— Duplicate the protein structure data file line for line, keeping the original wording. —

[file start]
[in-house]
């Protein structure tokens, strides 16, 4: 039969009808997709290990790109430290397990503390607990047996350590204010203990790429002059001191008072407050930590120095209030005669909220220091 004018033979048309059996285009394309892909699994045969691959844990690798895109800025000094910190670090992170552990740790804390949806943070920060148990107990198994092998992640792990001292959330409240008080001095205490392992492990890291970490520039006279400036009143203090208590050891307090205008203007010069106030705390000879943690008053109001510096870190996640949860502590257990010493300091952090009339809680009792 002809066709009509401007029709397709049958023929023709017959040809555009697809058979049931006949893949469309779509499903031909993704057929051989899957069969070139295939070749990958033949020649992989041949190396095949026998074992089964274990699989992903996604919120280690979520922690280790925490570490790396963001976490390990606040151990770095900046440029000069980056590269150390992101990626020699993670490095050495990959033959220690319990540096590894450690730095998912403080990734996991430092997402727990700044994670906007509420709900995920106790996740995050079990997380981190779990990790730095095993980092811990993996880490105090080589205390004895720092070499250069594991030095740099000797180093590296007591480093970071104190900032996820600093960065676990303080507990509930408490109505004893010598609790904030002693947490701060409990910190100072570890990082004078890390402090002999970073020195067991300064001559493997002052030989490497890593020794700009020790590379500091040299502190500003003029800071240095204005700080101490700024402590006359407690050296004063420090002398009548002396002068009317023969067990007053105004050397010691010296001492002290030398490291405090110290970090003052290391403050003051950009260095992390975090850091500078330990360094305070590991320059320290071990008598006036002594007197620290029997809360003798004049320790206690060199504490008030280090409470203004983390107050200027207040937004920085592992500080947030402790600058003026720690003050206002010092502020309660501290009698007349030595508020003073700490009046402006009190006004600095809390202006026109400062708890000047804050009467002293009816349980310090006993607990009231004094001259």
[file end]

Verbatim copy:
[in-house]
């Protein structure tokens, strides 16, 4: 039969009808997709290990790109430290397990503390607990047996350590204010203990790429002059001191008072407050930590120095209030005669909220220091 004018033979048309059996285009394309892909699994045969691959844990690798895109800025000094910190670090992170552990740790804390949806943070920060148990107990198994092998992640792990001292959330409240008080001095205490392992492990890291970490520039006279400036009143203090208590050891307090205008203007010069106030705390000879943690008053109001510096870190996640949860502590257990010493300091952090009339809680009792 002809066709009509401007029709397709049958023929023709017959040809555009697809058979049931006949893949469309779509499903031909993704057929051989899957069969070139295939070749990958033949020649992989041949190396095949026998074992089964274990699989992903996604919120280690979520922690280790925490570490790396963001976490390990606040151990770095900046440029000069980056590269150390992101990626020699993670490095050495990959033959220690319990540096590894450690730095998912403080990734996991430092997402727990700044994670906007509420709900995920106790996740995050079990997380981190779990990790730095095993980092811990993996880490105090080589205390004895720092070499250069594991030095740099000797180093590296007591480093970071104190900032996820600093960065676990303080507990509930408490109505004893010598609790904030002693947490701060409990910190100072570890990082004078890390402090002999970073020195067991300064001559493997002052030989490497890593020794700009020790590379500091040299502190500003003029800071240095204005700080101490700024402590006359407690050296004063420090002398009548002396002068009317023969067990007053105004050397010691010296001492002290030398490291405090110290970090003052290391403050003051950009260095992390975090850091500078330990360094305070590991320059320290071990008598006036002594007197620290029997809360003798004049320790206690060199504490008030280090409470203004983390107050200027207040937004920085592992500080947030402790600058003026720690003050206002010092502020309660501290009698007349030595508020003073700490009046402006009190006004600095809390202006026109400062708890000047804050009467002293009816349980310090006993607990009231004094001259």